Eighteen for-profit companies have filed lawsuits to overturn the birth control benefit in the Affordable Care Act, which requires that all insurance policies cover birth control without a co-pay as part of preventive care. These companies argue that including insurance coverage for birth control “violates their religious freedom.” Here’s a brief introduction to those companies and their cases.
A round-up of reproductive justice news.
It is now clear that no “compromise” short of freeing all health plans from any regulation whatsoever having to do with contraception will placate fundamentalist Catholic groups. But with the Notre Dame appeal also comes evidence that the costs of these suits to Catholic universities is rising.
Did you know that from the sixties through the nineties, clergy and faculty at Notre Dame, Georgetown, and other Catholic-affiliated universities lobbied for coverage of birth control? And argued for the moral imperative of providing coverage for contraception… even on campus?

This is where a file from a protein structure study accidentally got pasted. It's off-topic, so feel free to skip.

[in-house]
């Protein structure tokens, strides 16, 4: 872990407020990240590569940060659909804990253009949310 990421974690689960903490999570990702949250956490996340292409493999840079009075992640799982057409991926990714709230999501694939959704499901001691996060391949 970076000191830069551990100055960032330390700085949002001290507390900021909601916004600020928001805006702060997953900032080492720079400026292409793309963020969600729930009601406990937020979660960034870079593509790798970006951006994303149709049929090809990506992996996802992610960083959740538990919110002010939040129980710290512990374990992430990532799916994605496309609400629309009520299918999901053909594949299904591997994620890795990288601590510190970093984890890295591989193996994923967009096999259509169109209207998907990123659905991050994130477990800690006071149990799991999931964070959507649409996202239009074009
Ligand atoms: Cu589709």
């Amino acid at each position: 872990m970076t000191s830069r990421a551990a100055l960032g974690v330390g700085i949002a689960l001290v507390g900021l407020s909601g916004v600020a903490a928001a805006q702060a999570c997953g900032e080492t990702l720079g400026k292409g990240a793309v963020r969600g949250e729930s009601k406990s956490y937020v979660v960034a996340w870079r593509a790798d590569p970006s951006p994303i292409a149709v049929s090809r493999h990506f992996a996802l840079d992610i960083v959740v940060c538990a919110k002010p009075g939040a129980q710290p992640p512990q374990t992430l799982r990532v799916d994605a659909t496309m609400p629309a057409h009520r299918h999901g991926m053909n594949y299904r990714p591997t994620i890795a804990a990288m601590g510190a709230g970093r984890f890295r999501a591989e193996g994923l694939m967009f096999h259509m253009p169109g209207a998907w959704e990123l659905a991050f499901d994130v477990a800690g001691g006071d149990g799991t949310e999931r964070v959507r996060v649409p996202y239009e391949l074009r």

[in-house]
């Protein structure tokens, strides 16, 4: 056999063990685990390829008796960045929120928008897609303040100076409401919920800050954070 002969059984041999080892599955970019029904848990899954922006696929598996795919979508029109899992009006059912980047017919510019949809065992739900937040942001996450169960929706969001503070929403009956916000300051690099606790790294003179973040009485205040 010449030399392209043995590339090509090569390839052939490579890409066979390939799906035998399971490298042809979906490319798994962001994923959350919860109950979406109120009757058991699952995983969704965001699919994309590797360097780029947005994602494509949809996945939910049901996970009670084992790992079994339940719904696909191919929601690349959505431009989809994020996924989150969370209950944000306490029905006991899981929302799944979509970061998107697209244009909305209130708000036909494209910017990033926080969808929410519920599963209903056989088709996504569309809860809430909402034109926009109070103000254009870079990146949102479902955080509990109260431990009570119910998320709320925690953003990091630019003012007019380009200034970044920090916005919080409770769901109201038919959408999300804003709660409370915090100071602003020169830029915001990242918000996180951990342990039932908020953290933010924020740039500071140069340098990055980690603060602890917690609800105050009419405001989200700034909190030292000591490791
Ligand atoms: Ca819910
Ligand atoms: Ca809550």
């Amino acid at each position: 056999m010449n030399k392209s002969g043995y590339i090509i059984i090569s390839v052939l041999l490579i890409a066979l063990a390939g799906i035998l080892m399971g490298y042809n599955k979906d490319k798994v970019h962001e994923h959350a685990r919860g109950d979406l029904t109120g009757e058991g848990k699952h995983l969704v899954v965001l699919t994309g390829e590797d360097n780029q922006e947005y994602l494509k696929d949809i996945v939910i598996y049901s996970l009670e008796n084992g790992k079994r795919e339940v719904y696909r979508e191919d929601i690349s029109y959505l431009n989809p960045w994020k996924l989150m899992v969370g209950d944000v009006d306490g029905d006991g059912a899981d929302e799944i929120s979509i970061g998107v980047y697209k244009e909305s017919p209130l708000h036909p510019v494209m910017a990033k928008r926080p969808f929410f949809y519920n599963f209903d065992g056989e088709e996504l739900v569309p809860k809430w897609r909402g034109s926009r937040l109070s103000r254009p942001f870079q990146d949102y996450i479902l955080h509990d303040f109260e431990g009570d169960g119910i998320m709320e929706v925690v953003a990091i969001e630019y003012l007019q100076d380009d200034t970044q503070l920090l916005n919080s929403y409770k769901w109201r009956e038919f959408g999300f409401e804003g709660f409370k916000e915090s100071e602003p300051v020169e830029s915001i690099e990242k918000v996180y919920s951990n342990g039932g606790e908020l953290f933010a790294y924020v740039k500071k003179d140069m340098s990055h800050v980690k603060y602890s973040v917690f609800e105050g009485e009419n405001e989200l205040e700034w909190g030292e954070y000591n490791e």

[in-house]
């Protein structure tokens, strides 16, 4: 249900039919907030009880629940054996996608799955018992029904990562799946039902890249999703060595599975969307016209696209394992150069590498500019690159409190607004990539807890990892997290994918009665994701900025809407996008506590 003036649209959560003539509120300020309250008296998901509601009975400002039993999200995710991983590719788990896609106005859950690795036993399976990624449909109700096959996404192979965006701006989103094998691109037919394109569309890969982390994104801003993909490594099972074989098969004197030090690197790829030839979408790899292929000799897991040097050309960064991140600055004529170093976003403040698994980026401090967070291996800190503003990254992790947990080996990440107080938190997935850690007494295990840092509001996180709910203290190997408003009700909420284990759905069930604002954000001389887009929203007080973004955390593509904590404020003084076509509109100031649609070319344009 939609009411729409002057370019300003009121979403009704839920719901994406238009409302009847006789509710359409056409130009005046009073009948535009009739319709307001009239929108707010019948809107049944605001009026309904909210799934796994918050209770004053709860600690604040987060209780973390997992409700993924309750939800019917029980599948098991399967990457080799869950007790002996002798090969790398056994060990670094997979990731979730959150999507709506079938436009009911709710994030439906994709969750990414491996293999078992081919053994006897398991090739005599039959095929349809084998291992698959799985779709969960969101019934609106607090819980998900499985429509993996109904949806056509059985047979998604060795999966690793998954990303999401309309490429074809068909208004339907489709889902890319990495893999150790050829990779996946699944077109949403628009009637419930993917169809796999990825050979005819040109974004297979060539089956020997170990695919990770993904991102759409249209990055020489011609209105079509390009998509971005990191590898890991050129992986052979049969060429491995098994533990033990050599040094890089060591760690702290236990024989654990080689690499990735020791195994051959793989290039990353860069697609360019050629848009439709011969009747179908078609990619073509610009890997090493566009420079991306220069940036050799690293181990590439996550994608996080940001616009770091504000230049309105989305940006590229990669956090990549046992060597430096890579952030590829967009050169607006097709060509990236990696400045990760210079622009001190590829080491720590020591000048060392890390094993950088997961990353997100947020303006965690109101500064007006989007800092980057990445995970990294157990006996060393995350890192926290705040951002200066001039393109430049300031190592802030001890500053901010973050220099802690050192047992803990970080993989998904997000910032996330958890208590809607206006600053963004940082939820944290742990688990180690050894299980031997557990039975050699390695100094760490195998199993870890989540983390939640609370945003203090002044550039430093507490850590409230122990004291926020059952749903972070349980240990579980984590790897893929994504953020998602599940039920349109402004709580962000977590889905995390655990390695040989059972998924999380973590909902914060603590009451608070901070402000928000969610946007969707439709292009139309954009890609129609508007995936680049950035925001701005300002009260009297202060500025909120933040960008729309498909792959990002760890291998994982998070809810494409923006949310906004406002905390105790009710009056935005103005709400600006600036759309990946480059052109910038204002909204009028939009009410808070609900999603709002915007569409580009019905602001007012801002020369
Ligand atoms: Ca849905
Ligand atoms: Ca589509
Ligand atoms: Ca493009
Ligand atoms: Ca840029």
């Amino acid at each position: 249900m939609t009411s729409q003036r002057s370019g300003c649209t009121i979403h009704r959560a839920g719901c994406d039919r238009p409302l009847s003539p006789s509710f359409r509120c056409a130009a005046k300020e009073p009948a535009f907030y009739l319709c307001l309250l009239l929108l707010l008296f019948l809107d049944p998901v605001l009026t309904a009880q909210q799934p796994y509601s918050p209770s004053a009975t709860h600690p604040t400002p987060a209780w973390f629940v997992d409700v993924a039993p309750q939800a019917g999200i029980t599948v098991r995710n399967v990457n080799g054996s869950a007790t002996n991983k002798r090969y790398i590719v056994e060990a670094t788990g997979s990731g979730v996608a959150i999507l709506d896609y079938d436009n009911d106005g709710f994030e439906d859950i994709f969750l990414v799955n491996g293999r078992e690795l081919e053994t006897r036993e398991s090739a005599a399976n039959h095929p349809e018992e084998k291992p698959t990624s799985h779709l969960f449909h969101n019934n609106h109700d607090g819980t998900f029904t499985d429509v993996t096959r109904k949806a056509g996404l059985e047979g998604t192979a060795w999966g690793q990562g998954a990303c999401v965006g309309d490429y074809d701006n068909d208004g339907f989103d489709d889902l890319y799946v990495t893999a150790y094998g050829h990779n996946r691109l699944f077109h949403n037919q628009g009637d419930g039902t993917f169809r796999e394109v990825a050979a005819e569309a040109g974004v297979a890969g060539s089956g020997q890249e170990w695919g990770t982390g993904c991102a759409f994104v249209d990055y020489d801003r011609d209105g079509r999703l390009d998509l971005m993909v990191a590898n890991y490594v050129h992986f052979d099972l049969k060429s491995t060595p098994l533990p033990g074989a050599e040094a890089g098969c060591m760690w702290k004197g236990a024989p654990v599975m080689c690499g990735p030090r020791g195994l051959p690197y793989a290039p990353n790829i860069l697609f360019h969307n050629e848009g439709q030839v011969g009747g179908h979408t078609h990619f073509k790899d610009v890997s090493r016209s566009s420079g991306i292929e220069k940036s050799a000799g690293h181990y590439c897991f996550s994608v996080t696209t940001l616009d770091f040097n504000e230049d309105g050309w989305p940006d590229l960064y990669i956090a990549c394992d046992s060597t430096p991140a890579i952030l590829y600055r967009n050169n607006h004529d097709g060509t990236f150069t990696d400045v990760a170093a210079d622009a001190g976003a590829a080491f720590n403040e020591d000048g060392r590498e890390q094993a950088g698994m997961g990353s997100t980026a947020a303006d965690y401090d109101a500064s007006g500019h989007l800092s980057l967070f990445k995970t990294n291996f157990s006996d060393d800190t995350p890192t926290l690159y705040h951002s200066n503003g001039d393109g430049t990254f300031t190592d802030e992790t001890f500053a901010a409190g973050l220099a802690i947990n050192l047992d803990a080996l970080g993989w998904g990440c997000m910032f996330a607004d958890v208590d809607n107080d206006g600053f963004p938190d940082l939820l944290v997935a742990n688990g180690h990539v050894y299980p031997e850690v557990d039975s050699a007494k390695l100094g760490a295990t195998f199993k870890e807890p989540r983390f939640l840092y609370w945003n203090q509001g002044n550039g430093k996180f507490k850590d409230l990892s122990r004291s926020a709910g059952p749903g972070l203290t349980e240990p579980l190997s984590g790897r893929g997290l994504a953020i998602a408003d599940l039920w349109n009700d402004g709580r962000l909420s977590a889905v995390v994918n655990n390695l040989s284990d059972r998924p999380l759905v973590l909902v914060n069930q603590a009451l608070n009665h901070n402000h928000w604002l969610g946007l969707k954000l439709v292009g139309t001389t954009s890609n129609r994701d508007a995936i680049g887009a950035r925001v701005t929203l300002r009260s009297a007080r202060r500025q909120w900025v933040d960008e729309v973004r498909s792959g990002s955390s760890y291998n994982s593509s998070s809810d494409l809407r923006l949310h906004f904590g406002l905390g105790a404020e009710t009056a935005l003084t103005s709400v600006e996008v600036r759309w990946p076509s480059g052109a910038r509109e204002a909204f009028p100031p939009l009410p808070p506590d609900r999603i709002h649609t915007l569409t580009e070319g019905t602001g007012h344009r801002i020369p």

The latest legal news on the contraception challenges and fight for reproductive justice in the states.
The Obama administration may be trying to stop the flood of litigation around the contraception benefit, but proposed changes to the religious exemption will likely do very little to do so.
Another appellate court weighs in on the birth control benefit, and in doing so makes clearer the issues the Supreme Court will be asked to resolve. But a powerful dissenting opinion underscores the real issues.
The federal government may be moving forward with the birth control benefit, but the real action in reproductive rights remains in the states.
I would argue that the new proposed rules don’t change anything for women. At all. They don’t restrict contraception access, nor do they take away contraception access previously available.
The anniversary of Roe v. Wade is a reminder that the battle for women’s rights is far from over.